Conservative MEP David Campbell Bannerman strode into the room with firm handshake at the ready, steely glint in his eye and free copies of his book Time to Jump (out of the EU.) The cover, he explained, showed “a British lobster being boiled alive by Brussels”.
You didn’t even need to ask him to sign your copy; the pen was out immediately.
The MEP for the Eastern Counties had brought together the first gathering of the clans. This, the “alternatives to EU membership” conference was, he beamed, “the first time the eurosceptics have all come together to present a positive case for being outside the EU”.
Everyone did indeed seem present and correct.
Waiting to speak was Ukip’s man, William Legge, the Earl of Dartmouth. Conference chairman Tim Montgomerie, founder of the ConservativeHome website, was “delighted” to welcome Thomas Aeschi, of the Swiss People’s Party (SVP). They don’t like the EU, the SVP, and they’re not that keen on the wrong type of immigrant either – hence their 2007 poster calling for the deportation of foreign criminals which depicted three white sheep standing on a Swiss flag and kicking away a solitary black sheep.
And poised in the front row, studiously taking notes, was the grandee of them all, relentless in his pursuit of Brussels since the days of Maastricht and “Up Yours Delors”: self-described constitutional expert Sir Bill Cash MP.
He is the esteemed author of Bill Cash’s European Journal, the “premier source of high quality Eurorealist analysis”. It certainly makes for scary reading – one headline warns about the “Dracula tax”, Brussels’ demand for £15m from the UK because apparently we hadn’t paid enough duty on garlic shipments.
And where had this gathering of the eurosceptic clans assembled? Why in the lair of the Dracula taxers themselves – Europe House in central London, HQ of the European Commission’s Representation to the UK.
“It’s quite a delicious irony,” grinned Mr Campbell Bannerman, trying to insist he wasn’t being mischievous. As he remembered fondly, this was once Conservative Central Office, where Margaret Thatcher waved from the window after her election victories.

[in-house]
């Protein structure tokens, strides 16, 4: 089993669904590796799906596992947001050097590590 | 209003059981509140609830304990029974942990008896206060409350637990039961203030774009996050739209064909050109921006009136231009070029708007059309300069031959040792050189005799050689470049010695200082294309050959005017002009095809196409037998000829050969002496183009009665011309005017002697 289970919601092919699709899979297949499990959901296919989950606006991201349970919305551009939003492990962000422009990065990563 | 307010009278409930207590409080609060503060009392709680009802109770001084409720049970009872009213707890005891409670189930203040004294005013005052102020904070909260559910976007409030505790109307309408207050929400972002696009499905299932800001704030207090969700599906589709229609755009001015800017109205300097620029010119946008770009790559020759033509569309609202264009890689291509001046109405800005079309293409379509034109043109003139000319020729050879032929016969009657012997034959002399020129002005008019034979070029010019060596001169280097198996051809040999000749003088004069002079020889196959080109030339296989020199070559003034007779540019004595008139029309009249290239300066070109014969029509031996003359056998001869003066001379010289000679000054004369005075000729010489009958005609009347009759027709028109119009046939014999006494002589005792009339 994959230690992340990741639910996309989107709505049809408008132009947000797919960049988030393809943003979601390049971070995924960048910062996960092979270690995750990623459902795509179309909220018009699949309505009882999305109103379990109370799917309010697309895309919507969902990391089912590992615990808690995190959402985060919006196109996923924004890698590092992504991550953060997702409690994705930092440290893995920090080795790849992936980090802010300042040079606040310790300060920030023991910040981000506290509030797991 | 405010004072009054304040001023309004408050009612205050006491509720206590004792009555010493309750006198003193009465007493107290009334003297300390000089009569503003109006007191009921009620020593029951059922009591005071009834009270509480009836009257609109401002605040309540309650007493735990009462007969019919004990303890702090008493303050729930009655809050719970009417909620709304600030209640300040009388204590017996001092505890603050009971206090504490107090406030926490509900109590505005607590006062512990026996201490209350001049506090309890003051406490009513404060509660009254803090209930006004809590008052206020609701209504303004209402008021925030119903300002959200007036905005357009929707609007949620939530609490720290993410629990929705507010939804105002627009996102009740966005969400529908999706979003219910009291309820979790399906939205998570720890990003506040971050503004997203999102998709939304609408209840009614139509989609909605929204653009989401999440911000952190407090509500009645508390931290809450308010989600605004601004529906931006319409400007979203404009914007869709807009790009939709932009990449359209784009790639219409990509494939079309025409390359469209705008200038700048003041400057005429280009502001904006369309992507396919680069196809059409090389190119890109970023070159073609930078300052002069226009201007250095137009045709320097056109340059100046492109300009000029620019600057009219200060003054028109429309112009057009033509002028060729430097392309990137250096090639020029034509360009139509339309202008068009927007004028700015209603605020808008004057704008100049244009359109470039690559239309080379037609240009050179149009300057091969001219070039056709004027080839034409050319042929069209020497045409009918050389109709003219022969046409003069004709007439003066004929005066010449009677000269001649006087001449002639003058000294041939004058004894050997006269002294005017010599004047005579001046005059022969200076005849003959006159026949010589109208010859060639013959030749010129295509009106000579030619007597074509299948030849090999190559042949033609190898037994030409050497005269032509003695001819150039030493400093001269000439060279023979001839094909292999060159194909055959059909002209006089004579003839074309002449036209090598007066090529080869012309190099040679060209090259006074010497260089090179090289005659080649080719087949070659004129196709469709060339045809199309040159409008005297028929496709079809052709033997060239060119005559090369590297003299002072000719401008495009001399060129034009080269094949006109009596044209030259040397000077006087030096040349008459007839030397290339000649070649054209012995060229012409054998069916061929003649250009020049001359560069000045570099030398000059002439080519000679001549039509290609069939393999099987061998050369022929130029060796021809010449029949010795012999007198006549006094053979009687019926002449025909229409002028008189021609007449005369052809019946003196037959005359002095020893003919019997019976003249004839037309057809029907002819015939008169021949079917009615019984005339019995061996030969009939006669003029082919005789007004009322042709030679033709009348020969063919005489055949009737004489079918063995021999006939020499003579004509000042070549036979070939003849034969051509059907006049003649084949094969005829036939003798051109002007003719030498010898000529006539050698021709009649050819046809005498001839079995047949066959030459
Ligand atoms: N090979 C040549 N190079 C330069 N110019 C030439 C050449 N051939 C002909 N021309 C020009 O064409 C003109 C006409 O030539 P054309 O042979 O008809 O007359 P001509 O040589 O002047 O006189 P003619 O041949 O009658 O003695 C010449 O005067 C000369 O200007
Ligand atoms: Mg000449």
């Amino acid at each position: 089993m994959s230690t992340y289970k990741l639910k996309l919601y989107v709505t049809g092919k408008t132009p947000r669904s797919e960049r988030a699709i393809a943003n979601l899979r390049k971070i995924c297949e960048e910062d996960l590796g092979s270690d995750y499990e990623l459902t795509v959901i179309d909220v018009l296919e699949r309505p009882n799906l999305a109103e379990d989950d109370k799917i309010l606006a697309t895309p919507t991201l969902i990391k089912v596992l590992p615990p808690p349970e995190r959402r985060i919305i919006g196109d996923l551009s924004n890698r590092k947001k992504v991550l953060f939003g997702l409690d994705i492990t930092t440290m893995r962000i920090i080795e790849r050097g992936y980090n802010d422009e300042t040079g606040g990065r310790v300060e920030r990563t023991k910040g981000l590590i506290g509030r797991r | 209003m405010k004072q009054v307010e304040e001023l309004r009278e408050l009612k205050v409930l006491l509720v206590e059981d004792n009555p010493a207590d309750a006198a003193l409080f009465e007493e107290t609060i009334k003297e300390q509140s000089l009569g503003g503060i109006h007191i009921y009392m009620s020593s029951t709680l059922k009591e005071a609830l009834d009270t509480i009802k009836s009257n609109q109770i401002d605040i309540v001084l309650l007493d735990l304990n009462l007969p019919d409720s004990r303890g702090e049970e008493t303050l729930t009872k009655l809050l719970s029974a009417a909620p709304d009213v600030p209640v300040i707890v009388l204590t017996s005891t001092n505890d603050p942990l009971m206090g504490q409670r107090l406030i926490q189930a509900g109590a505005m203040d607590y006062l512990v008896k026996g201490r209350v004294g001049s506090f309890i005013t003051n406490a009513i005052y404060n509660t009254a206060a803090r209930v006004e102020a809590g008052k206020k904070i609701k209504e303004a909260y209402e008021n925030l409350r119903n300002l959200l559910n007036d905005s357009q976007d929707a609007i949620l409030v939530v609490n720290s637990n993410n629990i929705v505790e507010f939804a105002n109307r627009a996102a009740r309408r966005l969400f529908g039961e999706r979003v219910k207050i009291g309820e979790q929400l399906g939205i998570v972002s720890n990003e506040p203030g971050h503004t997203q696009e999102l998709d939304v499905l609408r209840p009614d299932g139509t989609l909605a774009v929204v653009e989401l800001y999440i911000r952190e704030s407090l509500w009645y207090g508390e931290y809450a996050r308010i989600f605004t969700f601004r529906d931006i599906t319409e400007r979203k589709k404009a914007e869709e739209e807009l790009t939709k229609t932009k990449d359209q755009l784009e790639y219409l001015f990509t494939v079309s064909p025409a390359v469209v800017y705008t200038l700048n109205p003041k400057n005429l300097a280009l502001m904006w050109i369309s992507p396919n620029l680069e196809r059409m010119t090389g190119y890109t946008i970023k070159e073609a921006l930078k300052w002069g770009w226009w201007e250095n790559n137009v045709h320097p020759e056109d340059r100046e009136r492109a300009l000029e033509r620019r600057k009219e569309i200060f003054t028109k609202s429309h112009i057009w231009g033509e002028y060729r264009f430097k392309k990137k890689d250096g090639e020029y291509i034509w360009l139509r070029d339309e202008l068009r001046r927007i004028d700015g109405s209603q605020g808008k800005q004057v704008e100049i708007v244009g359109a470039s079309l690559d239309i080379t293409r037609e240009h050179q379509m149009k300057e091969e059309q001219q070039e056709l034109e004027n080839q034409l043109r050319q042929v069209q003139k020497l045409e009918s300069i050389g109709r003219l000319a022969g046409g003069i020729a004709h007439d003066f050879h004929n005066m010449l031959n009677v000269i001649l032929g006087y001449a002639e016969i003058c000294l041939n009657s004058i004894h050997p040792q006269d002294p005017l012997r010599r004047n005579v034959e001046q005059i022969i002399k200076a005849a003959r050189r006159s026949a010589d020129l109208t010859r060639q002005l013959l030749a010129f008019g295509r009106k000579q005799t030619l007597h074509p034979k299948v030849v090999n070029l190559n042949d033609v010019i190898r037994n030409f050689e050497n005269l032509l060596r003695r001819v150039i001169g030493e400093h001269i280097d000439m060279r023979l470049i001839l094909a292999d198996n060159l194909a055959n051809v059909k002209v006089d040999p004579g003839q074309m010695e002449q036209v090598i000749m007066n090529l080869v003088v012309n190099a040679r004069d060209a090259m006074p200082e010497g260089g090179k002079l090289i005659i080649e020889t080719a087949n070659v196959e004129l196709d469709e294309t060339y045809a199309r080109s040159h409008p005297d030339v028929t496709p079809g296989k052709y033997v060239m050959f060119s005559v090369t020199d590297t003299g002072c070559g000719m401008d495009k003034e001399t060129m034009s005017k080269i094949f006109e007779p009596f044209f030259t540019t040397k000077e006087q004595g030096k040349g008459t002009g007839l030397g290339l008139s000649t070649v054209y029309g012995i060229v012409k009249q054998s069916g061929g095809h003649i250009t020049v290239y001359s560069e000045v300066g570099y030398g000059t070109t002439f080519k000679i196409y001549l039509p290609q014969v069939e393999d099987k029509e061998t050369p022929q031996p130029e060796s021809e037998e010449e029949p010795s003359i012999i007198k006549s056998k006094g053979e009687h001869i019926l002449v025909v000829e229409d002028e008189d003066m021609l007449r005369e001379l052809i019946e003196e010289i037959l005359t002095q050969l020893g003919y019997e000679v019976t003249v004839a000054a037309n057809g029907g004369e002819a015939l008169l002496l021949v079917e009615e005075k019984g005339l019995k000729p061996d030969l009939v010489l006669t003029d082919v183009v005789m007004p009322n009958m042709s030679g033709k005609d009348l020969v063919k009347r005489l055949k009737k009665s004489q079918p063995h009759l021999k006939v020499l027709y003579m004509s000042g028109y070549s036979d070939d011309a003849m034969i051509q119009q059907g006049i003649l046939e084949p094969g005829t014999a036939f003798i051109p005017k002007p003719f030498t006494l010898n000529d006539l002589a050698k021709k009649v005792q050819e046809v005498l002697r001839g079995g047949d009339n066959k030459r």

Gazing from the podium, declaring himself a “great global Britisher”, Mr Campbell Bannerman, perhaps dreaming of victories of his own, told them: “I hope today will allow people to see through the scaremongering, the threats of pestilence, plague and disaster. Now we can consider – seriously, rationally and logically – leaving the EU.”
He reminded them of the “dreadful European Court of Justice overseeing UK trade”, of how we spend “£60m a day in EU fees – that’s enough for 81 new hospitals or 480 new schools every year.”
He didn’t tell them about CBI analysis suggesting that the net benefit of EU membership to the UK could be in the region of £62bn to £78bn a year, because, as he later patiently explained, that was “fantasy”.
Yes, he explained, some EU regulation was a Good Thing, but “after hundreds of years, I think Westminster is capable of working out whether pyjamas are toxic and flammable”.
He didn’t want us to fixate on toxic, flammable pyjamas. He wanted us to imagine a vision of a “far better, freer and more prosperous future outside the EU”.
There were many visions of sunlit Brussels-free uplands. But there were few takers for the Passport to the European Union booklets left in reception by the building’s permanent europhile residents.
There was warm applause and knowing laughter for “leading historian” Adrian Hilton, with his trot through the history of the EU.
Nothing had caused more bloodshed than “the attempt to rebuild a re-united Europe, one empire under one Empire”, the conservative academic proclaimed.
The EU had awarded the Charlemagne Award to the euro, he added incredulously. Charlemagne! What about the Saxons? “Massacred by Charlemagne in 782. They might just wonder why people were honouring a monster.”
There was a “sense of divine right” in this drive for European unity. To avoid malignant nationalism, the EU seemed to think we needed to be “administered by an overall supreme court, with one flag and working-time directives for doctors and environmental directives for the protection of bats”.
And then we let the grandee of Eurorealism, Mr Cash, tell us about out future if we stuck with the Dracula taxers.
“There is no alternative except moving to exit. There is more nationalism now. There is chaos, less peace, less democracy. There are riots, protests, economic instability,” he said.
“Implosion is imminent, or the alternative is irresponsible coercion of the kind being imposed on the Greeks now.”
What was that Mr Campbell Bannerman had said about “scaremongering, the threats of pestilence, plague and disaster”? No matter.
“I am damned if I am going to be called to order,” said Mr Cash, as the chairman reminded him to keep to time. “I can go on for a long time on this…”
They would gladly have listened to him all afternoon.